Senator Obama appears to lean toward Spengler's view, saying in an interview for broadcast today on 'The View' that "Had the reverend not retired, and had he [then] not acknowledged that what he had said had deeply offended people and were inappropriate and mischaracterized what I believe is the greatness of this country, for all its flaws, then I wouldn't have felt comfortable staying at the church."

Seth Zlotocha said...

Senator Obama appears to lean toward Spengler's view

Except for the fact that quote from Obama doesn't equate to what Spengler wrote.

Spengler was writing under the assumption that Black Liberation Theology is decidedly separatist; this quote from Obama isn't agreeing with that. Spengler also wrongly assumes the only two relationships Obama could possibly have with Trinity are either complete agreement w/ Wright or political positioning; this quote from Obama isn't agreeing with that either.

Seth Zlotocha said...

Just to clarify what is perhaps causing the confusion, this controversy isn't about Wright being a pastor in the tradition of black liberation theology. This controversy is about particular statements by Wright that go beyond what most people -- Obama included -- would consider to be reasonable assessments of the US and, more specifically, its policies.

To be sure, if this was just about black liberation theology in itself being offensive to the American public at large, you'd be seeing virutally every sermon by Wright in its entirety causing a firestorm since they all are written from the tradition of black liberation theology. These particular statements were picked out of those sermons b/c they are beyond the pale, not b/c they define the entirety of Wright's sermonizing.

Terrence Berres said...

Mr. Zlotcha:

Above you said, "The issue is whether you think Obama along with other Trinity parishioners and supporters like Marty need to make a choice: Either reject Wright altogether and leave Trinity, or own these particular comments made by Wright that have, according to Marty, 'distorted' an otherwise impressive and upstanding career preaching the Christian gospel."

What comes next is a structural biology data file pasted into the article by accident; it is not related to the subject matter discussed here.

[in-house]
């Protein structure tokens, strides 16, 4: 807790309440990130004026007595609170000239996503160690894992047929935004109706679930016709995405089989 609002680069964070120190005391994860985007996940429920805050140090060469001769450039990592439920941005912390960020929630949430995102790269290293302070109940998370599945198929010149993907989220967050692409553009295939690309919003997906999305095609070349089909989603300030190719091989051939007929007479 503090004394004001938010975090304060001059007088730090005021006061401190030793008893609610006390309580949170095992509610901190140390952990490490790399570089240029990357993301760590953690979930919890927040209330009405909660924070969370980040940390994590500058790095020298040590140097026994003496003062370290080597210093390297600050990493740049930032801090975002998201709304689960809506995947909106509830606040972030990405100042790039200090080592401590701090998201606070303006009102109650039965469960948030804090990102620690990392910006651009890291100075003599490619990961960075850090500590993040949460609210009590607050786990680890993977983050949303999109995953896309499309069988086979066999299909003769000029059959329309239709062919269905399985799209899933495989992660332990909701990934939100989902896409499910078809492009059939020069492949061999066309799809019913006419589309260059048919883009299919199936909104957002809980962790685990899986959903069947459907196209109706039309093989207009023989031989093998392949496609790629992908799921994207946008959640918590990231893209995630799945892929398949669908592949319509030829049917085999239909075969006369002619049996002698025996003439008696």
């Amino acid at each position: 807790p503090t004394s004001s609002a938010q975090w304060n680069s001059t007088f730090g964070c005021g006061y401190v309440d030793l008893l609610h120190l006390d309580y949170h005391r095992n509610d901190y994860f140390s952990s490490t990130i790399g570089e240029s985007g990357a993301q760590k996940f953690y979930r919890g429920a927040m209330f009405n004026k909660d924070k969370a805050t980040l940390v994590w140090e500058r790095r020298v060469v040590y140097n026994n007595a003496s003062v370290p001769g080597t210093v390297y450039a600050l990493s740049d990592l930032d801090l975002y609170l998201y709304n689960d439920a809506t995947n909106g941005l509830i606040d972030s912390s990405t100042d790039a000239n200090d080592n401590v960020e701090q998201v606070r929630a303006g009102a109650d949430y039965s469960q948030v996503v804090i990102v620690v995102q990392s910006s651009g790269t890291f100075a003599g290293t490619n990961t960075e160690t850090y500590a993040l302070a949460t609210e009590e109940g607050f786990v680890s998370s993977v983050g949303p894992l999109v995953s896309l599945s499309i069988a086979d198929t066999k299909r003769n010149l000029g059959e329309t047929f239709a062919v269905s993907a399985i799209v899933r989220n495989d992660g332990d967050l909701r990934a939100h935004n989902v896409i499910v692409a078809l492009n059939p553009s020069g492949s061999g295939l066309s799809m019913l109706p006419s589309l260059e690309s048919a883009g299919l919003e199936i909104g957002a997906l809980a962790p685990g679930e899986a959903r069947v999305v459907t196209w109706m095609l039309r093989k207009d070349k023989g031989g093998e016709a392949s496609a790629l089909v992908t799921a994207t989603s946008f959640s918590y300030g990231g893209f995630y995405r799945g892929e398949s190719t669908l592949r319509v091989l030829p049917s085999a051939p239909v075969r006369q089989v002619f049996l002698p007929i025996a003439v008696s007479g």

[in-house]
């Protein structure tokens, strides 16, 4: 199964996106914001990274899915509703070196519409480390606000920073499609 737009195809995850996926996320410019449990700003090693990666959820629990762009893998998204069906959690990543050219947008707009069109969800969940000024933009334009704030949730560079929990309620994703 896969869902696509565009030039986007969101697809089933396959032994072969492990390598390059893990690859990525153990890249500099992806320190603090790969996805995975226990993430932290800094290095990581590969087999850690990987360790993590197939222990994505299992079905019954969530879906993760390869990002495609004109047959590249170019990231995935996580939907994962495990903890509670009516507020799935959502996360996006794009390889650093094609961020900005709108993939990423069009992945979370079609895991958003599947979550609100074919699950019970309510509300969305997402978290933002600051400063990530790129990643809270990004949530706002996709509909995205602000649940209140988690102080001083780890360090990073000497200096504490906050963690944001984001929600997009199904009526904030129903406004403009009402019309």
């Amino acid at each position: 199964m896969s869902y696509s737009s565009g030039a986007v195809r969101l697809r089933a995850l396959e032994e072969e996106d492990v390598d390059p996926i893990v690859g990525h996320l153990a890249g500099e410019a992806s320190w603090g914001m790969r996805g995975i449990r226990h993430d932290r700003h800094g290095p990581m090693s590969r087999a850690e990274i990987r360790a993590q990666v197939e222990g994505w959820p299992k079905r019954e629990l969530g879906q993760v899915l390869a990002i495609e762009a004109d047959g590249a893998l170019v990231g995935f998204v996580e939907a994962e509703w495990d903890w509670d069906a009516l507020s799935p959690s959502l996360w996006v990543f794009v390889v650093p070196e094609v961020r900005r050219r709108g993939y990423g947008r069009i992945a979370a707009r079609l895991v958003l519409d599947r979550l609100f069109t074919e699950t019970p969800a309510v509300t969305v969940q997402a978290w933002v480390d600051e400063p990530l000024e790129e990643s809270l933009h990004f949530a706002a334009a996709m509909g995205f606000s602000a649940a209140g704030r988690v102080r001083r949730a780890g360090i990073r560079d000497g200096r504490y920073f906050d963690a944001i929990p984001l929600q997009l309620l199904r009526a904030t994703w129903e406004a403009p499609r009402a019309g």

Sen. Obama now says that, had Rev. Wright not retired, he would have chosen the alternative of leaving Trinity.

Seth Zlotocha said...

I just got done watching the full interview on "The View," which you can see here, and I have mixed feelings about that particular comment.

On the one hand, if Wright did continue as pastor at Trinity, I think there would be some expectation that he comment on these statements; and if those comments reinforced these particular statements even after the firestorm he's seen them cause -- not just for Obama's campaign, but also for black theology -- then I could see where Obama wouldn't want to be a part of Wright's congregation moving forward.

And Obama, quite importantly, isn't taking back in this comment his stance on not rejecting Wright altogether based on these statements. In fact, he reiterated in this same interview that there's much more to Wright than those statements, and while he denounces those statements, he doesn't feel they compel him to denounce Wright altogether. In explaining that he spoke to Wright recently, Obama said: "I think he's saddened by what's happened, and I told him I feel badly that he has been characterized just in this one way, and people haven't seen this broader aspect of him."

At the same time, it bothers me to see Obama allow hypothetical situations cloud the position he took in reality, and what's worse is that the hypothetical situation was of his own doing. To explain, the context of the question was Barbara Walters asking him -- justifiably, I'd say -- about comments he made supporting the decision to fire Don Imus. Walters wanted to know if, had Wright remained the pastor at Trinity, Obama thinks the same should've happened to him. It was a fair question, and Obama really pinned himself into that answer based on his response to the Imus affair, which is actually where I think he screwed up. He shouldn't have taken a position on Imus' firing, and that he did strikes me as a characteristically political move.

And that's important because what attracted me (and I imagine others) to Obama's candidacy, in large part, is his demonstrated ability and willingness to eschew the route of the poll-driven politician who parses and panders in favor of that of a leader who seeks to broaden understanding and consideration of complex issues. That's exactly what I think he did with his Philadelphia speech, in terms of both the complexity of race and the complexity of relationships. But what he did in the Imus situation -- and what led to this comment on "The View" -- works, unfortunately, in the opposite direction.

In the end, though, it's not enough, in my view, to trump everything else he has said and done regarding this issue along with the other instances when Obama hasn't acted like the consummate politician. To paraphrase Andrew Sullivan, Obama isn't perfect, but I still appreciate the difference.